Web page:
who notably provided us with already spectacular images of and its . In the early 1990s, Jupiter could also be observed with ground-based instruments, such as theInfrared Telescope Facility (IRTF) and of course in space to obtain close-up images of Jupiter such as those obtained during .
It’s been the turn of theto delight us with images of Jupiter that it takes in the realm of and that image processing techniques allow us to see translated into false .
the @NASAWebb keep knocking! After the first images of nebulae and galaxies revealed in mid-July, it is now Jupiter’s turn to be examined by the NIRCAM instrument. The image is a composite of three wavelengths at 3.6, 2.12 and 1.5 microns. pic.twitter.com/yoZxXPMU3w
— LESIA astro (@LesiaAstro) August 22, 2022
We can convince ourselves of this with the latest images put online by NASA and theand which relate to observations of Jupiter in infrared on July 27, 2022 as part of a demonstration program Early Science co-led by a from the Paris Observatory – PSL, Thierry Fouchet, working at Lesia (Laboratory for space studies and instrumentation in ).
Comments from this astrophysicist as well as from the other director of the program can be found on the Paris Observatory – PSL website. Early Science,. She is known as well for leading the team using the telescope having imaged the impact of the comet with Jupiter, only for his .
“We have never seen Jupiter like this! »
Thus for the planetologist: “ We have never seen Jupiter like this. It’s all pretty amazing. We didn’t really expect such a good picture, to be honest. It is truly remarkable that we can see details of Jupiter along with its rings, tiny satellites and evenin a single image. She adds : Although we have already observed many of the features of Jupiter, the access to infrared offered by JWST opens up a new perspective. The combination of images and spectra at near and mid-infrared wavelengths will allow us to study the interaction between the dynamics of the chemical composition and the vertical temperature structure in and above the and in the auroral regions. »
Still on the Lesia website, we find the following comment from Thierry Fouchet regarding the image above: This image illustrates the sensitivity and dynamic range of the instrumentof the JWST. She reveals the them and the bright vortices of Jupiter’s atmosphere and simultaneously provides a picture of the dark ring system, a million times fainter than the planet, as well as the moons Amalthea and Adrastea, which are about 200 and 20 kilometers in diameter respectively. . This image alone illustrates the scientific objectives of our program who study the dynamics and of the planet itself, its rings and its system of satellites. »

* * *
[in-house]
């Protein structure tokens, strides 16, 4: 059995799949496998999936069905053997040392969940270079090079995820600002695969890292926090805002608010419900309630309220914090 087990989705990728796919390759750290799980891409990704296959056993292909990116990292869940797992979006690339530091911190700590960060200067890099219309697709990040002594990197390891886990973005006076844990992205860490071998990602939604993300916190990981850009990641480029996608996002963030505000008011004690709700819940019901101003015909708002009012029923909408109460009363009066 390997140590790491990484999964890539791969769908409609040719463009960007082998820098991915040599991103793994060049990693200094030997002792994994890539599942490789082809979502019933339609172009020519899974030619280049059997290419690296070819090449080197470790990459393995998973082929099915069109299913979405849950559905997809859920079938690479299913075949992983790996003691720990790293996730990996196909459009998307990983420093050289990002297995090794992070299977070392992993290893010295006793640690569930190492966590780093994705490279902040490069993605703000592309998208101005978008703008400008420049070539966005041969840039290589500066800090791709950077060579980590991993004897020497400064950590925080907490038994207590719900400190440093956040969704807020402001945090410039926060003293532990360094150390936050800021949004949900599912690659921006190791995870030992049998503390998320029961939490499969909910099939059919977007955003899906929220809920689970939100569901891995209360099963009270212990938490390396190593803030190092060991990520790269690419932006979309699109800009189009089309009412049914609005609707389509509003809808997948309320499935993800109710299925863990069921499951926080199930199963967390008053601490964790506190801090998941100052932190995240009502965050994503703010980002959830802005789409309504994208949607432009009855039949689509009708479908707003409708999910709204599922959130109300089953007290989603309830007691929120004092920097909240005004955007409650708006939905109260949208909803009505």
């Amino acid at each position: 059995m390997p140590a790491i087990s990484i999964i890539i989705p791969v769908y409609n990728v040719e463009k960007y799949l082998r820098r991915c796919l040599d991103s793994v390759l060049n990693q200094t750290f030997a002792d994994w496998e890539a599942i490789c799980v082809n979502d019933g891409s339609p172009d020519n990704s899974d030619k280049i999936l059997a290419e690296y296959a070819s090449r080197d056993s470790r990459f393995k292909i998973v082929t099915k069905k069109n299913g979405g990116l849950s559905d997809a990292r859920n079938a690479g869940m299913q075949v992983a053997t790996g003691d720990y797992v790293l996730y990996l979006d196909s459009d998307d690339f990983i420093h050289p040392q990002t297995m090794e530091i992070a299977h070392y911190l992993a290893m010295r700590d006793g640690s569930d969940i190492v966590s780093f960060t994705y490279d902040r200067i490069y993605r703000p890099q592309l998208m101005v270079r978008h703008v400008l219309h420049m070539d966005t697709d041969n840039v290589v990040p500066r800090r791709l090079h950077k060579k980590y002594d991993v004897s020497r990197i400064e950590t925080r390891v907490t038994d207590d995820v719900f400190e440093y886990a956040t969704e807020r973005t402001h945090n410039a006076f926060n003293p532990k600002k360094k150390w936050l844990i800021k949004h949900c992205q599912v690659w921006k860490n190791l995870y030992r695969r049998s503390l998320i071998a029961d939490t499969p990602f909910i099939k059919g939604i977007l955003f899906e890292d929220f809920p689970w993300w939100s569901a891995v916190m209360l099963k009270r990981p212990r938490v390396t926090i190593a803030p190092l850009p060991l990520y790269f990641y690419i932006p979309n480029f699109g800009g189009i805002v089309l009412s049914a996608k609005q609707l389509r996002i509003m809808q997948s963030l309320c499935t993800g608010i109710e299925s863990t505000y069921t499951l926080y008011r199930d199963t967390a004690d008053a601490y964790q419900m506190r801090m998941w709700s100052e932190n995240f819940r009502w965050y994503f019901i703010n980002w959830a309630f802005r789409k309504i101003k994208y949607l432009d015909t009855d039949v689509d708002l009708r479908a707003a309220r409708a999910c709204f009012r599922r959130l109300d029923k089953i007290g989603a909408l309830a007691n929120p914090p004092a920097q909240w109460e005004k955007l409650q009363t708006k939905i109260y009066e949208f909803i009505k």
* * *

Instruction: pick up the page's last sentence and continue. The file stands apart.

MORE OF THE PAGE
And now Jupiter in the eyes of the James-Webb Space Telescope
Article ofpublished on 07/18/2022
The James-Webb Space Telescope didn’t just probe celestial objects millions or billions awayhe also pointed his big on Jupiter and its potentially habitable moon, Europa. Here too, the result exceeds the expectations of the .
Theunveiled on July 12, and effectively inaugurating the scientific campaign of the largest and most powerful space telescope ever launched, amazed us over their discoveries on Tuesday. There’s so much to say about each of them, from the farthest reaches of revisited – ” » -, to the from the southern ring, passing through a nebula with its staggering “reliefs” of detail, and not to mention the intertwined galaxies of Stefan’s Quintet, where one can even see individual… In short, already iconic images. An impressive leap forward in the details obtained thanks to its instruments for cosmic objects distant from several tens of thousands of light-years… to several billion light-years. And “this is just the beginning! » (this is only the beginning), repeated the astrophysicists who participated in their live presentations by NASA.
And now, Jupiter!
Another surprise and beauty registered on July 12 in the Mikulski archives of the STSI (Space Telescope Science Institute) as part of the James-Webb commissioning, a familiar and nearby object: Jupiter. Astronomers are delighted and do not hide their admiration for the quality of the images and data obtained.
Curious to see what it would be like to observe such a close and brilliant celestial body, they were not disappointed: these portraits of the largest planet in theindeed reveal its very discreet rings (image of NIRCam), the moon Europe and the small Metis and Thebes. “The images of Jupiter in the narrowband filters were designed to provide beautiful images of the entire disk of the planet, but the wealth of additional information about very faint objects (Métis, Thebes, the main ring, them ) in these images taken with about a minute of exposure was a very pleasant surprise”says John Stansberry, who takes care of the NIRCam instrument.
Ok, here’s a for real JWST Jupiter. The read noise (vertical lines) is…significant. But, look, the GRS has its own diffraction spikes. This is the NIRCam data with f322w2-f323n overlaid in red and f212n in sky blue. Bg is grayscale combo of both. pic.twitter.com/VWNXFBLpwE
—Judy Schmidt (@SpaceGeck) July 15, 2022
As it concernsone of the four Galilean satellites of Jupiter (visible in binoculars), we can also see its shadow projected on Jupiter, just to the left of the famous . This potentially habitable satellite which shelters a global ocean under a thick crust of ice will be a privileged target for astronomers who hope to scrutinize and study its with the space telescope. “I think that’s just one of the coolest things we’ll be able to do with this telescope in the solar system.”says Stefanie Milam, researcher in planetary sciences at the GSFC (Goddard Space Flight Center) from NASA.
has not finished surprising us and the scientific images of the Universe will rain down for our greatest pleasure, showing us structures and objects that we had never seen before.